3.) Granting last minute requests at bedtime does more harm than good
It is common for a child to ‘stall’ at bedtime and or make lots of additional requests after the bedtime routine is supposed to be over. Their child might want “one more hug” or perhaps another bedtime story. One child might want to make lots more trips to the bathroom while another child might want their parents to check under the bed or fix their blanket just so. These extra requests often go on for a long period of time. Many parents think that if they grant all of these requests, their child will then finally fall asleep. However, granting all of these requests after lights out actually rewards the child for staying awake (by giving the child lots of extra attention when the bedtime routine should actually be over). There are some really simple ways to make sure that your child has everything he or she needs at bedtime but that also allow you, as a parent, to set some reasonable limits.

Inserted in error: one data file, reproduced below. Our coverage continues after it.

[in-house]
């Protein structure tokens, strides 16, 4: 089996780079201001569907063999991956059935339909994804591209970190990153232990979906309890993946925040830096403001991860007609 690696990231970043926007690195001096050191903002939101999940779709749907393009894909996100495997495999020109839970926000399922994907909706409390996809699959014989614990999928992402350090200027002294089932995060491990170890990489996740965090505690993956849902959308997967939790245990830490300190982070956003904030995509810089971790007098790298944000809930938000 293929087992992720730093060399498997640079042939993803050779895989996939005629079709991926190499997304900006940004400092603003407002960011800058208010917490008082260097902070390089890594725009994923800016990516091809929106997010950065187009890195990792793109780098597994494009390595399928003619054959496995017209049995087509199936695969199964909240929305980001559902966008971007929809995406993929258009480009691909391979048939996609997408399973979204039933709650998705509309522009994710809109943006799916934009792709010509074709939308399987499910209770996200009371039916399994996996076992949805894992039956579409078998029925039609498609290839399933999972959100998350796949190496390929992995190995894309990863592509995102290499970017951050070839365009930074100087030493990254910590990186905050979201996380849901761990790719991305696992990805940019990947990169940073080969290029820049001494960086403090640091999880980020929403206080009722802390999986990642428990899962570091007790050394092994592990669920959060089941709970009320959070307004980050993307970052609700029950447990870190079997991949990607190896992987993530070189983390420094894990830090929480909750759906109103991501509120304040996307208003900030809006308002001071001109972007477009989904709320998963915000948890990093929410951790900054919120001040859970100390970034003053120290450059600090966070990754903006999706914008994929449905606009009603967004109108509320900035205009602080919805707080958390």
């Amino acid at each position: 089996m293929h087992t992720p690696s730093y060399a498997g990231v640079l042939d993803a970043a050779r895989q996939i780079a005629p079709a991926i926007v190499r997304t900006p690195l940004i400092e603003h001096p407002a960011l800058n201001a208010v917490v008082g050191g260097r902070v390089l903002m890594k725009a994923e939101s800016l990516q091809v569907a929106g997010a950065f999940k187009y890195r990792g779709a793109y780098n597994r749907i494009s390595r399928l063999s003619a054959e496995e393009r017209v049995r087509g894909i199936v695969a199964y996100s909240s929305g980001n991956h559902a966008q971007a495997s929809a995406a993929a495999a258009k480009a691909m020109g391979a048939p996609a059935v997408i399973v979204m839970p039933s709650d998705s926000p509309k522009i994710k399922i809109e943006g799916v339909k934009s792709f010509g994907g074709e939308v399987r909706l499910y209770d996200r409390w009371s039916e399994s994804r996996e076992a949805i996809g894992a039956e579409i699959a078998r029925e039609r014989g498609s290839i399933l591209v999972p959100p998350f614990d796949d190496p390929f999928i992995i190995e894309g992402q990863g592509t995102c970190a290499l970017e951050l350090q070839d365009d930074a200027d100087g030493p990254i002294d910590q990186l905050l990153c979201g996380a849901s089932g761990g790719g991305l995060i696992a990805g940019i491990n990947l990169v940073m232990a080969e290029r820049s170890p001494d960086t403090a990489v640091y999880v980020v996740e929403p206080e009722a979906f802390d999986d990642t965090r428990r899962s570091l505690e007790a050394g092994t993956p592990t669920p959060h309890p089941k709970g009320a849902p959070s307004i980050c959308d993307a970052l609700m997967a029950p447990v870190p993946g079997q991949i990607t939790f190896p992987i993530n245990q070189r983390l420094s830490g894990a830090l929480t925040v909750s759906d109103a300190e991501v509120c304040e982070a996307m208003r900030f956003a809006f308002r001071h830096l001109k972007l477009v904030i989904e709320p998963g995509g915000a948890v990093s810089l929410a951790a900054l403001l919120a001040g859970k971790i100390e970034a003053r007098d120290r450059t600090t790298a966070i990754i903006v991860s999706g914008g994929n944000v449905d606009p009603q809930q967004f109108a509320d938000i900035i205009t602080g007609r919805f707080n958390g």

The Sleep Center at Connecticut Children’s Medical Center can help design and customize a “new and improved” bedtime routine for your family. The new routine will be designed to improve childhood insomnia by helping your child learn to fall asleep independently and in their own room. This goal is accomplished gradually over time so that the process will not be overly disruptive or upsetting to your child. The bedtime routine will also have some steps for you, the parents, to help with limit setting at bedtime while still ensuring that your child has everything he or she needs to fall asleep quickly, easily and peacefully.

If you think that your family could benefit from a new bedtime routine, please call the Sleep Center at (860) 837-6643 to make an appointment with Dr. Lynelle Schneeberg, our behavioral sleep specialist.

*Register for Dr. Schneeberg’s free, educational sleep webinar on January 19th at 12:15pm. Visit www.ctchildrenswebinar.com to learn more.